So inside of the nature-based therapy goal bank, we have goals broken up written in this format already for you. Broken up into categories of balance ball skills, core strength. Praxis. So ideation, motor planning and execution. Strength, flexibility, perseverance, and grit, problem solving. Self-advocacy self-awareness attention and following directions, impulse control. Self-regulation tactile sensory processing cooperative play group participation, imaginative play, joining play perspective, taking self-expression and communication. Self-monitoring and turn-taking so we have a lot of categories in there of goals that are already written in the format for you. That you could just take straight from the bank and plug into whatever your need is for the child that you're seeing, and the reason that I provided this goal bank for people in Contigo is because it is much easier. For the human brain to select something than to generate something. So one of the things I really try to do in my programs is to give you all. Time saving. Resources so that you do not have to go through the. Arduous brain power of trying to come up with. Things. And one of those things is goals. So I think this is some of the hardest work we do as therapists is really thinking through all that data. Like I said, doing your assessment, thinking through that data and then needing to. Generate a goal specific for that child. And so in Contigo, we've tried to make it really easy for you to do the assessment. But then if you know that the concern of the, your assessment is starting to say gosh, this child really just lacks self-confidence or they really have a hard time participating in groups or whatever it may be.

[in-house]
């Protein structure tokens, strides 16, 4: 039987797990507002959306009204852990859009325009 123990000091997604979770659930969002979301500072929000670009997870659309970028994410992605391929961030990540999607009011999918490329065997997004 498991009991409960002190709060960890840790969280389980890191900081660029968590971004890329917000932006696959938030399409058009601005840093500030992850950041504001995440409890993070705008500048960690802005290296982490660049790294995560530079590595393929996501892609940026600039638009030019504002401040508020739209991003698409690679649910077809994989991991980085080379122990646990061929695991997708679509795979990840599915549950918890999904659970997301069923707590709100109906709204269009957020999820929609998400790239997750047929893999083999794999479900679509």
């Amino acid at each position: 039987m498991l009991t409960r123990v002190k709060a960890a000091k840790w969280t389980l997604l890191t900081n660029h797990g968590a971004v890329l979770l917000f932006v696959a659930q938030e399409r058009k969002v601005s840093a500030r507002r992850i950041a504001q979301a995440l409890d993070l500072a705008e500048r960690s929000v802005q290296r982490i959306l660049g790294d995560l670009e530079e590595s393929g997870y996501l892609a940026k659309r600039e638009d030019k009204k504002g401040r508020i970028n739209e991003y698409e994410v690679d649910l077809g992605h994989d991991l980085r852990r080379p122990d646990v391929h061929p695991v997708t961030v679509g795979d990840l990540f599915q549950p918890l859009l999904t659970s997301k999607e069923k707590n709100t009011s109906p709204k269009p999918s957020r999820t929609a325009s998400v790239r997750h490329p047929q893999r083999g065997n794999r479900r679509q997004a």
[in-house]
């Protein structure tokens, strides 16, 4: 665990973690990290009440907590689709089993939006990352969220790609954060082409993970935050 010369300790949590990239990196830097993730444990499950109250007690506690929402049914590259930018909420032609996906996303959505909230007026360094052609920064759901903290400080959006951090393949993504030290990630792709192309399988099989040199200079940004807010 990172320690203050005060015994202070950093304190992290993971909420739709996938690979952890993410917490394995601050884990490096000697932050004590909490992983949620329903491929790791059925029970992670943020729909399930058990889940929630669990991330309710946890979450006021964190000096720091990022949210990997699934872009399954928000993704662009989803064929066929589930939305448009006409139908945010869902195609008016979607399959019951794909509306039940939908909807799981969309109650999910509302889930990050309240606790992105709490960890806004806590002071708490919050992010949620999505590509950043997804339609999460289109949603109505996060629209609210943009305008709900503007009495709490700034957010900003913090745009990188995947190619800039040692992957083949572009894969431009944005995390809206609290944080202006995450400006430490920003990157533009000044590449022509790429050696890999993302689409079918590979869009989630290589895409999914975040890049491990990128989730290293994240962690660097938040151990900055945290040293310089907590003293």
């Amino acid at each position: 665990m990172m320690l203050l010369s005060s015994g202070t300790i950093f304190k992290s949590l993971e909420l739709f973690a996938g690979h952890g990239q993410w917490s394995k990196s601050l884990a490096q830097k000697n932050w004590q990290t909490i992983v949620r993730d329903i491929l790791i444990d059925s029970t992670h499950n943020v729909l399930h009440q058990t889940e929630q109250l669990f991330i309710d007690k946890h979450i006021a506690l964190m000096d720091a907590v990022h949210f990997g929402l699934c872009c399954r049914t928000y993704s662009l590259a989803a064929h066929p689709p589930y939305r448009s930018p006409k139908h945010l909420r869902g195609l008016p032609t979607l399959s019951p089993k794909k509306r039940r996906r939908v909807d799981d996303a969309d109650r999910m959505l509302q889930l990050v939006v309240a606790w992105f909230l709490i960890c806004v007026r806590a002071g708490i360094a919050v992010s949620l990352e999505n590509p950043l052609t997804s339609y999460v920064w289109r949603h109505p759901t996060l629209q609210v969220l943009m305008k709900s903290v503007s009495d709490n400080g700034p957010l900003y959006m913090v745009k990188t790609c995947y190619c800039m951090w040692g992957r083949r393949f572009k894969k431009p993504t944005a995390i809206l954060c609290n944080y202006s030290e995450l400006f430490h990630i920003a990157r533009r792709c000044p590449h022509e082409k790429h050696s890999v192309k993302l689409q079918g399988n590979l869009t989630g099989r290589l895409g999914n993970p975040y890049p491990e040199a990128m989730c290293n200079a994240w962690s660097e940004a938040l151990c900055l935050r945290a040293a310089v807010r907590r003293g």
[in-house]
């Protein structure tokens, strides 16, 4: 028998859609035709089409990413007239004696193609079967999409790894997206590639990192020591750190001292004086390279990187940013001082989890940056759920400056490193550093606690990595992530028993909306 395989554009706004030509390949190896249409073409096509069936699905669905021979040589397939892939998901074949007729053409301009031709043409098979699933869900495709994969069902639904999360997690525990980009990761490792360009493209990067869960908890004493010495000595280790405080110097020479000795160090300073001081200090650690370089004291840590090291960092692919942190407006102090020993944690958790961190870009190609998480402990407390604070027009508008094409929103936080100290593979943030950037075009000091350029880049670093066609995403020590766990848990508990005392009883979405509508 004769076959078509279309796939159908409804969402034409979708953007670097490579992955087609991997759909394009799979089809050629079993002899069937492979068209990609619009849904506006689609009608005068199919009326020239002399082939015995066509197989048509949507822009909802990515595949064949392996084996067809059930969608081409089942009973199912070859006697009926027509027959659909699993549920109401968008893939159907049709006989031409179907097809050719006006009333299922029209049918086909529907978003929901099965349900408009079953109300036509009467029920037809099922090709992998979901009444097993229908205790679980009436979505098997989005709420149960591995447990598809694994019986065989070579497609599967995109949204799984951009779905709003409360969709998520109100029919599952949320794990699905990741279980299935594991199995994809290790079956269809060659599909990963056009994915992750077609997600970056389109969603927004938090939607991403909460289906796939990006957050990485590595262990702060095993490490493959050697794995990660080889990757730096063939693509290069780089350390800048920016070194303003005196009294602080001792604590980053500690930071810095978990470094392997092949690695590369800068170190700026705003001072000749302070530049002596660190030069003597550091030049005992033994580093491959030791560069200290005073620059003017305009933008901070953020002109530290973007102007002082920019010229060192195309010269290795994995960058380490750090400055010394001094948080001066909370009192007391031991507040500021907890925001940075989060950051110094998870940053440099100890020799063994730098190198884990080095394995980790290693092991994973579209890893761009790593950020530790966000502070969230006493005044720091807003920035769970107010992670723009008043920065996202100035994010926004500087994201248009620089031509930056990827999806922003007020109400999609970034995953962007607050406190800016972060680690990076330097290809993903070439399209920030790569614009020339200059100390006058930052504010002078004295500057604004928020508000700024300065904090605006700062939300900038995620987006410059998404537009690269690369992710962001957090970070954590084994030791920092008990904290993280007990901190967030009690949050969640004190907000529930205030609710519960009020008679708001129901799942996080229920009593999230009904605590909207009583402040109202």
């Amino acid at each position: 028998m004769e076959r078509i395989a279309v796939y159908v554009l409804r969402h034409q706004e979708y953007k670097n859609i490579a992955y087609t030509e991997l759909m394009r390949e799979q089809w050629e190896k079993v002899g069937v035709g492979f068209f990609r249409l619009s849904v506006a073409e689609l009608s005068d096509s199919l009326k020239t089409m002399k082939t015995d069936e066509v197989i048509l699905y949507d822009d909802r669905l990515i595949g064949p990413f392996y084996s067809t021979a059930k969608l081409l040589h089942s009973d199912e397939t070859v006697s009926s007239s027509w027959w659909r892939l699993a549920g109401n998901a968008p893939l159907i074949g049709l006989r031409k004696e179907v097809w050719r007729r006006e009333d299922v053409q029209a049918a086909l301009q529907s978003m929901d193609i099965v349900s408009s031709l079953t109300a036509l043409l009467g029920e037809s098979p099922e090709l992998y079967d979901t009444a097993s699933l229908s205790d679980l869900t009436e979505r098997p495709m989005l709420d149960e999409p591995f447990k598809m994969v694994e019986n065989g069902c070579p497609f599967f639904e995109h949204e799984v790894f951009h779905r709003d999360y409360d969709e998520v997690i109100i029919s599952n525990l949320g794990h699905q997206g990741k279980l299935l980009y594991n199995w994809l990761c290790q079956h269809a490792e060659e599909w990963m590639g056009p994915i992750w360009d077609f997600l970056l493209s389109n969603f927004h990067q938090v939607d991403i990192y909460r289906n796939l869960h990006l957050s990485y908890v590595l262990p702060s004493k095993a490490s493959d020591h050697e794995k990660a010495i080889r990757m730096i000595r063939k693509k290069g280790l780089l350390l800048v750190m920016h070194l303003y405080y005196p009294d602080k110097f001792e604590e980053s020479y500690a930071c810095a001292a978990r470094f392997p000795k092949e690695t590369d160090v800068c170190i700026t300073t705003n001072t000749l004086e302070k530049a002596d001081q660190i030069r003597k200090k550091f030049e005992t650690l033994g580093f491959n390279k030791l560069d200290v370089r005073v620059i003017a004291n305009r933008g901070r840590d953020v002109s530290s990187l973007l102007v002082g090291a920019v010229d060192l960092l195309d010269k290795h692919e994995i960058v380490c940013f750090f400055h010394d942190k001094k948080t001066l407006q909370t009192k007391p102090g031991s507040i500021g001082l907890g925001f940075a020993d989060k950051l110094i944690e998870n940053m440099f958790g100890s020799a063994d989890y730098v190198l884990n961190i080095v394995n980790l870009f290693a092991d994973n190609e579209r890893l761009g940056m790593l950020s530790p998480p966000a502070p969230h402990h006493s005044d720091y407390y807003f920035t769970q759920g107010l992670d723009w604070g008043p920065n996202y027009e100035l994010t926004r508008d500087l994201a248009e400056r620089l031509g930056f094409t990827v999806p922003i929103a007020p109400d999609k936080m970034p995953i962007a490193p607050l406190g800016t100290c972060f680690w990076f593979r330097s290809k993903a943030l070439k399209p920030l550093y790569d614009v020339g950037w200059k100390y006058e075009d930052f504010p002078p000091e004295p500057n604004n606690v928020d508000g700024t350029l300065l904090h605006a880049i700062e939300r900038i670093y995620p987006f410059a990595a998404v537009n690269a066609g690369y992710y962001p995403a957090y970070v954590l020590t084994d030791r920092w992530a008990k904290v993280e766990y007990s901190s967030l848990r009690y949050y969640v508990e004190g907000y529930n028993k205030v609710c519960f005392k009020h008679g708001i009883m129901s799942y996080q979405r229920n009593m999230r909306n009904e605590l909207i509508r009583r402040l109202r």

You can go directly to the goal bank and search for that section. And find a few goals. And even if you don't use the exact goal, it actually will help you to get the ball rolling, to write a really good goal for that child. That's measurable. That's easy to track. That's another thing like. Writing measurable goals makes it very easy to track data on the goals. And we have kept that in mind with all of the goals that we have written and provided inside of Contigo. Okay. So th that is the format and the process for writing the goals now. Should I touch on intervention? We're about 14 minutes in, I think I can touch on intervention a little bit. Okay. I didn't mean this to be a whole A whole commercial for Contigo, but I have to say. One of the other things we offer inside of Contigo is it's called the tip grid. And it stands for therapy, intervention, planning grid. So it's a format that teaches you how to think through. Your assessment results. Planning your intervention and then the activities that you're going to do in your session. So the I'm not going to go through the whole form here, but the basics of it are that you need to find those goal areas, and write your goals. And then you're going to write out what those goal areas are and specifically force yourself to think about. What are evidence-based ways to work on this specific skill? Okay. When you. When you approach it, a child who has a specific goal that you are going to be working on, you should always be asking yourself, do I know the current evidence? To address this specific need for this child.